The Demand for Food Away from Home: Full-Service or Fast Food?
by Hayden Stewart
, Noel Blisard, Sanjib Bhuyan, and Rodolfo M. Nayga, Jr.
Agricultural Economic Report No. (AER-829) 23 pp, January 2004
It has been well documented that Americans, as they grow more affluent and time-stretched, spend more dollars on food away from home than at home. Fast food and full-service restaurants must continually jockey for this revenue. The fast food segment had once grown accustomed to an ever-increasing market share. With those days apparently behind them, some fast food restaurants are now offering more of the variety of items and heightened amenities typically associated with full-service establishments.
This report examines how the demand for food away from home is changing, how these changes could affect the size of the full-service and fast food segments, and how restaurants might respond to these shifting demand signals. U.S. households are becoming, on average, richer, older, smaller, more ethnically diverse, and more likely to contain single people or multiple adults without live-at-home children. These changes each have foreseeable impacts on the demand for food away from home, the subsequent offerings of foodservice establishments, and ultimately the diet and health of all those going out to eat.
What Is the Issue?
Both full-service and fast food restaurants are increasing the variety of foods and services available to their customers. Applebee's Neighborhood Grill & Bar, a full-service restaurant, for example, reports that new and significantly improved menu items account for over 50 percent of its offerings. Even among larger fast food chains, such as McDonald's, the situation is similar. Restaurants affiliated with this pioneer of the limited-menu concept can now offer over four dozen items on their menus, including a fruit and yogurt parfait as well as a grilled chicken salad. What is driving these improvements?
Although many factors could be contributing to the evolution of the foodservice industry, a sustained shift in consumer demand appears to be the primary force. A change in demand can alter the competitive dynamics of a market. If consumer demand is shifting in favor of the foods and services traditionally offered by full-service restaurants, full-service restaurant companies will be encouraged to operate more outlets offering more variety and dining amenities. Fast food restaurants might also introduce many of these same foods and services themselves. So, in order to understand why restaurants are adjusting what menu items and services they offer, it must be asked what consumers are demanding when they eat out.
How Was the Study Conducted?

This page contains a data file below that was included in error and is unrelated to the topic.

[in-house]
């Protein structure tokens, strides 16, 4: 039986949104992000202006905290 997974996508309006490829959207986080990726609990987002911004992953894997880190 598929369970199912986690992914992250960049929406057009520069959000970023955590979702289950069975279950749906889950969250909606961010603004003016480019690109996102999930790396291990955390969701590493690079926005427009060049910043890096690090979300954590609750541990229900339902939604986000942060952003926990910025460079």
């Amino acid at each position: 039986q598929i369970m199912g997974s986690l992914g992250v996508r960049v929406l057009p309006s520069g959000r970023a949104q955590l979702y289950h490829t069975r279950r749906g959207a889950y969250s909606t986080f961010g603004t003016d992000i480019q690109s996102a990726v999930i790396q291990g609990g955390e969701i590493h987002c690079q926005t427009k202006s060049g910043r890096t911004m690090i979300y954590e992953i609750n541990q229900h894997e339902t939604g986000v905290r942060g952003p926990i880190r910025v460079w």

Economic theory and household survey data were used to update existing studies showing how rising income, shrinking household size, and an aging population might influence household expenditures at full-service and fast food restaurants. In addition, we examine the significance of the changing structure of American households. Traditional families, defined as a married couple with children, accounted for 30 percent of all households in 1980. However, they totaled only 24 percent of all households in 2000 and may further decrease in share to about 17 percent by 2020. By contrast, single-person households increased from 23 percent of all households in 1980 to 26 percent in 2000, and may reach 29 percent in 2020.
Household survey data were used to quantify the relationship between a household's spending at each type of restaurant and its demographic characteristics, including its structure, income, age, and race. The resulting statistical model enables us to simulate how much a "typical" household spends on fast food and full-service meals.
The statistical model was next combined with projections from the Bureau of the Census on how the demographic characteristics of American households are likely to change. The results of this exercise indicate how the demand for foodservice may change under these projections and assumptions about the future behavior of consumers and firms.
What Did the Study Find?
Simulations indicate that, between 2000 and 2020, per capita spending could rise by about 18 percent at full-service restaurants, versus about 6 percent for fast food. In other words, both segments are likely to grow, but trends favor full-service restaurants relative to fast food establishments. This suggests that, while consumers will value convenience, they will also want meals with more variety, amenities, and recreation traditionally associated with full-service restaurants.
Not surprisingly, an assumed increase in incomes will have the largest impact on the away-from-home market. Members of a higher income household spend more money away from home, especially on full-service dining occasions that are richer in variety and other services. However, the changing structure of households will also have a major impact. Both single-person households and households with multiple adults but no children tend to spend more money per capita-versus a traditional household with children-in both market segments. To be sure, not all anticipated developments in the population bode well for each type of restaurant. The aging of the American population will dampen the demand for fast food.
Our simulations show how the demand for foodservice is changing. Not only could these developments affect the quality of people's diets and, ultimately, their health and well-being, but they will likely affect the structure of the foodservice industry. Restaurant companies and their suppliers will be encouraged to cooperate to ensure the variety of foods and services demanded by consumers. This study lays a critical foundation for future analyses of such questions.